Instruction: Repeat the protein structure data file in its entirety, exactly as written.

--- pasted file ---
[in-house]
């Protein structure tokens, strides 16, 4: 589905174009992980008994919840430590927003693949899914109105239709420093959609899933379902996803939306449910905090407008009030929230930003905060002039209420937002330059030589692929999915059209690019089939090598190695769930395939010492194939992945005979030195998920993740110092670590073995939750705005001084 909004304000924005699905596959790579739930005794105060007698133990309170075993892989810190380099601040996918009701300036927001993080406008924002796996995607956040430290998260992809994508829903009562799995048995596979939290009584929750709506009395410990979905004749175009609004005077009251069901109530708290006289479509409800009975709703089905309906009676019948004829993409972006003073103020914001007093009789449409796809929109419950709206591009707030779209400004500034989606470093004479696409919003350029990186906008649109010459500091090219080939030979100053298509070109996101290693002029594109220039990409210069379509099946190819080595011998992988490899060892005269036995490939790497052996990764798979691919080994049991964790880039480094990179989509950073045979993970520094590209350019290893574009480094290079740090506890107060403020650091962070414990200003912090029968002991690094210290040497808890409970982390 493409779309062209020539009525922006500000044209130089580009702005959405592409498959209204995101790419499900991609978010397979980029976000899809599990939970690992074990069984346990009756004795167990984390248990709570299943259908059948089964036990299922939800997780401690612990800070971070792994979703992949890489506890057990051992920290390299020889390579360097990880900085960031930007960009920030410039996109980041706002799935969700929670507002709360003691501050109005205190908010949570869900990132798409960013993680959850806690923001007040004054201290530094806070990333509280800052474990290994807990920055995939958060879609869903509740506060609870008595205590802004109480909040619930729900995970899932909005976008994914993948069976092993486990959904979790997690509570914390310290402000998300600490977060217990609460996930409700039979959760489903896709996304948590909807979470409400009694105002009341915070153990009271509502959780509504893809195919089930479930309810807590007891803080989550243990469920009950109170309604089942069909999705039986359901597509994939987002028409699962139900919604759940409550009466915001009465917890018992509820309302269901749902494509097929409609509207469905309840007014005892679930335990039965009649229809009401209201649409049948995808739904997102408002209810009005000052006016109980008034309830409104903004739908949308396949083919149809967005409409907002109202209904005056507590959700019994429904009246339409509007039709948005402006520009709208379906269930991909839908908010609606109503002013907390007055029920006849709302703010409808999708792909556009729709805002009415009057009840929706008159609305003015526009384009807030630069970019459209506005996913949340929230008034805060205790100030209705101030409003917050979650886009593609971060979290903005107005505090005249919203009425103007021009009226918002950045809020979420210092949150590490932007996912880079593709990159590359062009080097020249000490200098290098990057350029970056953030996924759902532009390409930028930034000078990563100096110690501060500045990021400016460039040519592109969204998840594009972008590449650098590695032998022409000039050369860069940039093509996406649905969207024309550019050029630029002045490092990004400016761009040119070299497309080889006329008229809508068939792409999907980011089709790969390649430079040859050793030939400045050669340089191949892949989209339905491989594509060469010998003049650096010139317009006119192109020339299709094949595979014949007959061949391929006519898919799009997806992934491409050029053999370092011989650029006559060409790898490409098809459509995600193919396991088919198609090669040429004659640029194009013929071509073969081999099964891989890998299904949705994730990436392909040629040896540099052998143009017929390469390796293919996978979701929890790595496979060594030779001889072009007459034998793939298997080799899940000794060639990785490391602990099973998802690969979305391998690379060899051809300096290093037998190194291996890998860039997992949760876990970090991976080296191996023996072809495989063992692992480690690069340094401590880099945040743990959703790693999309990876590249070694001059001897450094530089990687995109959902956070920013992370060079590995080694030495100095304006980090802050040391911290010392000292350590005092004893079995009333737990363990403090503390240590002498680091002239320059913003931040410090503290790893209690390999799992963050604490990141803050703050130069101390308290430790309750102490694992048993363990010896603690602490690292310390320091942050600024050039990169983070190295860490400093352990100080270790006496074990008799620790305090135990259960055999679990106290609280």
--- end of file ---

[in-house]
């Protein structure tokens, strides 16, 4: 589905174009992980008994919840430590927003693949899914109105239709420093959609899933379902996803939306449910905090407008009030929230930003905060002039209420937002330059030589692929999915059209690019089939090598190695769930395939010492194939992945005979030195998920993740110092670590073995939750705005001084 909004304000924005699905596959790579739930005794105060007698133990309170075993892989810190380099601040996918009701300036927001993080406008924002796996995607956040430290998260992809994508829903009562799995048995596979939290009584929750709506009395410990979905004749175009609004005077009251069901109530708290006289479509409800009975709703089905309906009676019948004829993409972006003073103020914001007093009789449409796809929109419950709206591009707030779209400004500034989606470093004479696409919003350029990186906008649109010459500091090219080939030979100053298509070109996101290693002029594109220039990409210069379509099946190819080595011998992988490899060892005269036995490939790497052996990764798979691919080994049991964790880039480094990179989509950073045979993970520094590209350019290893574009480094290079740090506890107060403020650091962070414990200003912090029968002991690094210290040497808890409970982390 493409779309062209020539009525922006500000044209130089580009702005959405592409498959209204995101790419499900991609978010397979980029976000899809599990939970690992074990069984346990009756004795167990984390248990709570299943259908059948089964036990299922939800997780401690612990800070971070792994979703992949890489506890057990051992920290390299020889390579360097990880900085960031930007960009920030410039996109980041706002799935969700929670507002709360003691501050109005205190908010949570869900990132798409960013993680959850806690923001007040004054201290530094806070990333509280800052474990290994807990920055995939958060879609869903509740506060609870008595205590802004109480909040619930729900995970899932909005976008994914993948069976092993486990959904979790997690509570914390310290402000998300600490977060217990609460996930409700039979959760489903896709996304948590909807979470409400009694105002009341915070153990009271509502959780509504893809195919089930479930309810807590007891803080989550243990469920009950109170309604089942069909999705039986359901597509994939987002028409699962139900919604759940409550009466915001009465917890018992509820309302269901749902494509097929409609509207469905309840007014005892679930335990039965009649229809009401209201649409049948995808739904997102408002209810009005000052006016109980008034309830409104903004739908949308396949083919149809967005409409907002109202209904005056507590959700019994429904009246339409509007039709948005402006520009709208379906269930991909839908908010609606109503002013907390007055029920006849709302703010409808999708792909556009729709805002009415009057009840929706008159609305003015526009384009807030630069970019459209506005996913949340929230008034805060205790100030209705101030409003917050979650886009593609971060979290903005107005505090005249919203009425103007021009009226918002950045809020979420210092949150590490932007996912880079593709990159590359062009080097020249000490200098290098990057350029970056953030996924759902532009390409930028930034000078990563100096110690501060500045990021400016460039040519592109969204998840594009972008590449650098590695032998022409000039050369860069940039093509996406649905969207024309550019050029630029002045490092990004400016761009040119070299497309080889006329008229809508068939792409999907980011089709790969390649430079040859050793030939400045050669340089191949892949989209339905491989594509060469010998003049650096010139317009006119192109020339299709094949595979014949007959061949391929006519898919799009997806992934491409050029053999370092011989650029006559060409790898490409098809459509995600193919396991088919198609090669040429004659640029194009013929071509073969081999099964891989890998299904949705994730990436392909040629040896540099052998143009017929390469390796293919996978979701929890790595496979060594030779001889072009007459034998793939298997080799899940000794060639990785490391602990099973998802690969979305391998690379060899051809300096290093037998190194291996890998860039997992949760876990970090991976080296191996023996072809495989063992692992480690690069340094401590880099945040743990959703790693999309990876590249070694001059001897450094530089990687995109959902956070920013992370060079590995080694030495100095304006980090802050040391911290010392000292350590005092004893079995009333737990363990403090503390240590002498680091002239320059913003931040410090503290790893209690390999799992963050604490990141803050703050130069101390308290430790309750102490694992048993363990010896603690602490690292310390320091942050600024050039990169983070190295860490400093352990100080270790006496074990008799620790305090135990259960055999679990106290609280």